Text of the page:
It is a sad fact that many children who grow up in poverty never finish high school, much less go to college. Of those children who do finish secondary school and attend any kind of post-high school learning, a smaller fraction of those children ever finish and obtain a degree.
Poverty is a complex problem, more so because it is not simply about having a lack of money. There are often so many other inadequacies at work here, such as a lack of good parental role models (or any parents at all, including a home to live in), a lack of language skills, a lack of writing skills, a lack of reading or access to books, a lack of enriching opportunities such as interacting with nature or visiting a museum, and a lack of emotional support for the endeavor of learning to begin with.
The most significant hurdle though, I believe, is a lack of hope. There are many children of poverty who grow up in an environment that crushes their hope. Young children bubble with enthusiasm and ideas, and often express their aspirations easily when asked. Many children in poverty, however, throughout middle school and (if they make it there) high school, allow their environments to burn away their dreams like they’ve been dipped in acid.
For those students who survive a negative environment and push through to college, they face the question of signing up for student loans, often with no financial advice or help in understanding how much debt, exactly, they are getting into. Add to this equation the fact that students with no home support drop out of college at much higher rates than their middle-class peers, and the situation becomes sadder still.
For a well-researched example of this, please read this article by The New York Times: For Poor, Leap to College Often Ends in Hard Fall, published December 22, 2012.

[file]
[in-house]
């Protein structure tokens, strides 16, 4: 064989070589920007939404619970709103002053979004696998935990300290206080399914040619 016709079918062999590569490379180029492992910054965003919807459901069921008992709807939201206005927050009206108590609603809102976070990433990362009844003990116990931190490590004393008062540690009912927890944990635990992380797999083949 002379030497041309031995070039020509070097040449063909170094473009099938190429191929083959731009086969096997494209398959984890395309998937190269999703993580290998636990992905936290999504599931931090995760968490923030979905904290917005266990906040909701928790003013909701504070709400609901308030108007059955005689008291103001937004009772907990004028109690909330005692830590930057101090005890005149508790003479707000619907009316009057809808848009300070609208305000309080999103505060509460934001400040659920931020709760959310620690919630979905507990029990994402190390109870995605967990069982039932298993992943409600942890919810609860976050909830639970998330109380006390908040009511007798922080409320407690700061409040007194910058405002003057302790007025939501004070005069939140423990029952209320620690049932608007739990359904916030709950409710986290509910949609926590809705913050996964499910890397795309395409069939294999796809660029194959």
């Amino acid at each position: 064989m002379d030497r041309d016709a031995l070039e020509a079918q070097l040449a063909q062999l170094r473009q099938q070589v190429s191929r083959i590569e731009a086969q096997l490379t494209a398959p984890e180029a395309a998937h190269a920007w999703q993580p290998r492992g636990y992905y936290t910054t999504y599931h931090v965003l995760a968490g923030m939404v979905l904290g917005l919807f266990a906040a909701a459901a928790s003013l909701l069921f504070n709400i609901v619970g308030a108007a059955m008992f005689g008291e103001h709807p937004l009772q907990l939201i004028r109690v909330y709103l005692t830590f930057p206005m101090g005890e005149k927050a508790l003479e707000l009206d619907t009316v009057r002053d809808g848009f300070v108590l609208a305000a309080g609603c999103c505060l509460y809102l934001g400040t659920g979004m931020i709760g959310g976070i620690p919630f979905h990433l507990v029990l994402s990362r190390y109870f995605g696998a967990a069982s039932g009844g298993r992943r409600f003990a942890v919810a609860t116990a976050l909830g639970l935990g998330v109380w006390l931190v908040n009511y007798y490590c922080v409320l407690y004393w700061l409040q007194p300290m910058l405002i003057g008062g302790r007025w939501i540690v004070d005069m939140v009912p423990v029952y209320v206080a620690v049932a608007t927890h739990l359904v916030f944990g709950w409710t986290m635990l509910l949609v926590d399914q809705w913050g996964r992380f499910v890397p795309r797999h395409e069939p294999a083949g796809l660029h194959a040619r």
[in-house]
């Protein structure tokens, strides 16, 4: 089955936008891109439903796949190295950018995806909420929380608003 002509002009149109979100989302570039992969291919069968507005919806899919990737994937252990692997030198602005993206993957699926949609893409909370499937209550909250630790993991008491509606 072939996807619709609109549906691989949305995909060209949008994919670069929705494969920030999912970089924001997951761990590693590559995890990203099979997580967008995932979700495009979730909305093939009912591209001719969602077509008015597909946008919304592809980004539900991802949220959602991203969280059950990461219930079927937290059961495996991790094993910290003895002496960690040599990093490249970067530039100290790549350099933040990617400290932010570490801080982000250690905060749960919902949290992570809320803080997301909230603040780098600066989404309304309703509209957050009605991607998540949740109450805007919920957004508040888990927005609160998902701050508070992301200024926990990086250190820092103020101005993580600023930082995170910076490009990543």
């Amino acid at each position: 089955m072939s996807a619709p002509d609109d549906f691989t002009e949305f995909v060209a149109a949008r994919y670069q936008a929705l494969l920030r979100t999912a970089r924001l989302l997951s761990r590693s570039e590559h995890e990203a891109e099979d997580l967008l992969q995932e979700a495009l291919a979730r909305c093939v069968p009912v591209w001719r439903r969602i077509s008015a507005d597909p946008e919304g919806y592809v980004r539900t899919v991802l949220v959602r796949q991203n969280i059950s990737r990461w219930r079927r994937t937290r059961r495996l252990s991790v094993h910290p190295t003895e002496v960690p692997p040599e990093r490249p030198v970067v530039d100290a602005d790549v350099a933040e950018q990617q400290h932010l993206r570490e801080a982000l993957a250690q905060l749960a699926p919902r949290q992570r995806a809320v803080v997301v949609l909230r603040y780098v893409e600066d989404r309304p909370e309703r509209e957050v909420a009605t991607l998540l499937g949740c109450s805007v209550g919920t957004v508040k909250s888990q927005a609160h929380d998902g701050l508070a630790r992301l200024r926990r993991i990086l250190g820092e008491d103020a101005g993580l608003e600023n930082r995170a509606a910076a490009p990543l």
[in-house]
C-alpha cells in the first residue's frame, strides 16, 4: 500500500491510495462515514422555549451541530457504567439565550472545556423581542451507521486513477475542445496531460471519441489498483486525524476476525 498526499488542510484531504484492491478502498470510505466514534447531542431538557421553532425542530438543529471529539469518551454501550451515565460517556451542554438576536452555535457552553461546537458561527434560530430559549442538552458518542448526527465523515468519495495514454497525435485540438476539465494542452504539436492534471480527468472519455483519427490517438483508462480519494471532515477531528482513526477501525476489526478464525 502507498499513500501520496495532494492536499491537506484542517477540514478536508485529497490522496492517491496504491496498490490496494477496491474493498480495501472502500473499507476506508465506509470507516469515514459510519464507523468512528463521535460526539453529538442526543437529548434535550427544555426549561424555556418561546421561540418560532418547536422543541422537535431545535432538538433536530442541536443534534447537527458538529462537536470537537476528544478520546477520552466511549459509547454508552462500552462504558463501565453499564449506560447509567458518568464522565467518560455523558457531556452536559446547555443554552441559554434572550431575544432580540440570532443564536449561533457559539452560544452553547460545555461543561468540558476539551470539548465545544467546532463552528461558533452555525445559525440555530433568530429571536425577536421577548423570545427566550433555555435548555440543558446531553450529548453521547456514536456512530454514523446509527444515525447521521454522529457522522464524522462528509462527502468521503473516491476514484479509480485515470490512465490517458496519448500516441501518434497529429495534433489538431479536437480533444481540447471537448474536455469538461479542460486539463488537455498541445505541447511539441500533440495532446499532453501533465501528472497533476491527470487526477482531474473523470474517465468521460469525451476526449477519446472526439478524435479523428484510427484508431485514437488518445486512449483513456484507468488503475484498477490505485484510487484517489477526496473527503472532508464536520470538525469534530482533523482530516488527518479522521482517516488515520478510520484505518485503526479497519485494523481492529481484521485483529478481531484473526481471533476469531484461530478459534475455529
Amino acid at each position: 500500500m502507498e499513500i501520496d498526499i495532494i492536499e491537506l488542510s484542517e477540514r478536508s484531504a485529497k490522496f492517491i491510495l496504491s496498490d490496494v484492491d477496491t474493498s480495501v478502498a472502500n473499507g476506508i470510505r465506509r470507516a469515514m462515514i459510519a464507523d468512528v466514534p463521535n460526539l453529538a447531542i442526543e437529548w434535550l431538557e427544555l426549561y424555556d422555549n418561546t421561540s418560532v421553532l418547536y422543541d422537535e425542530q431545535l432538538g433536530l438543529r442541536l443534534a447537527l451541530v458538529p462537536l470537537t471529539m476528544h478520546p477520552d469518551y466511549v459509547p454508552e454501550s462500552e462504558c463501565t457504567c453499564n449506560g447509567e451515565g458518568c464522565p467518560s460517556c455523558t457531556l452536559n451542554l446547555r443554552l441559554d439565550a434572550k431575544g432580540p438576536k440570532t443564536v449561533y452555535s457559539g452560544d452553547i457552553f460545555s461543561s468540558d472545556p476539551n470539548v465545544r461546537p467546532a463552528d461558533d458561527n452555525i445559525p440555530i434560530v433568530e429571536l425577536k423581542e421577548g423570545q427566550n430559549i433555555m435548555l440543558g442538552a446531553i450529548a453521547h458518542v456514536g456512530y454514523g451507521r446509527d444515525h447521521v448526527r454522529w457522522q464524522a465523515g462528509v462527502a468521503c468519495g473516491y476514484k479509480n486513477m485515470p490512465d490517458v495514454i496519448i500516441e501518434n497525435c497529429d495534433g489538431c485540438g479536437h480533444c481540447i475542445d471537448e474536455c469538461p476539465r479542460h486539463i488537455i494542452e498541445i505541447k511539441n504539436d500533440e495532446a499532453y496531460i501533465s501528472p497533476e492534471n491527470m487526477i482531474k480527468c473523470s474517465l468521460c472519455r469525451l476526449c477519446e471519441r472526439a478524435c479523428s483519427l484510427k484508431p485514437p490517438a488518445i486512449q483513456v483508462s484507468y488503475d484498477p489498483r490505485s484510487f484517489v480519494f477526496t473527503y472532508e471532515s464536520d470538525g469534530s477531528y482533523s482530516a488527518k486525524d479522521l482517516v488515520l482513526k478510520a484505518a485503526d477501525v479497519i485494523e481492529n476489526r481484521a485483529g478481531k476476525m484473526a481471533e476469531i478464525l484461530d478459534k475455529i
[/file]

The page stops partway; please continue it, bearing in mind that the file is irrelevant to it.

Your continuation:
Related to that, this article titled Narrowing the New Class Divide, published in The New York Times on March 7, 2012 also examines the hurdles low-income students face to attend college and find their way to good jobs, and proposes some unique solutions to these hurdles.
And then there is this (far more hopeful) editorial, published in The New York Times on April 10, 2013: From Poverty to a Top-Tier College, which explains why low-income students with good grades and qualifying SAT scores are often better off applying to elite institutions, rather than applying to “lesser colleges” which will force them to take on more debt.
These were the many issues I reflected upon while I wrote Love and Student Loans and Other Big Problems. That book, in the end, is a fairy tale, but the truth about life is: sometimes it gives us the fairy tale. Sometimes the evil witch dies, the dragon is slain, and the hero finds his true destiny. Or, to put it another way, sometimes slavery is abolished, women are given the right to vote, and children who grow up in poverty finish college and follow their dreams.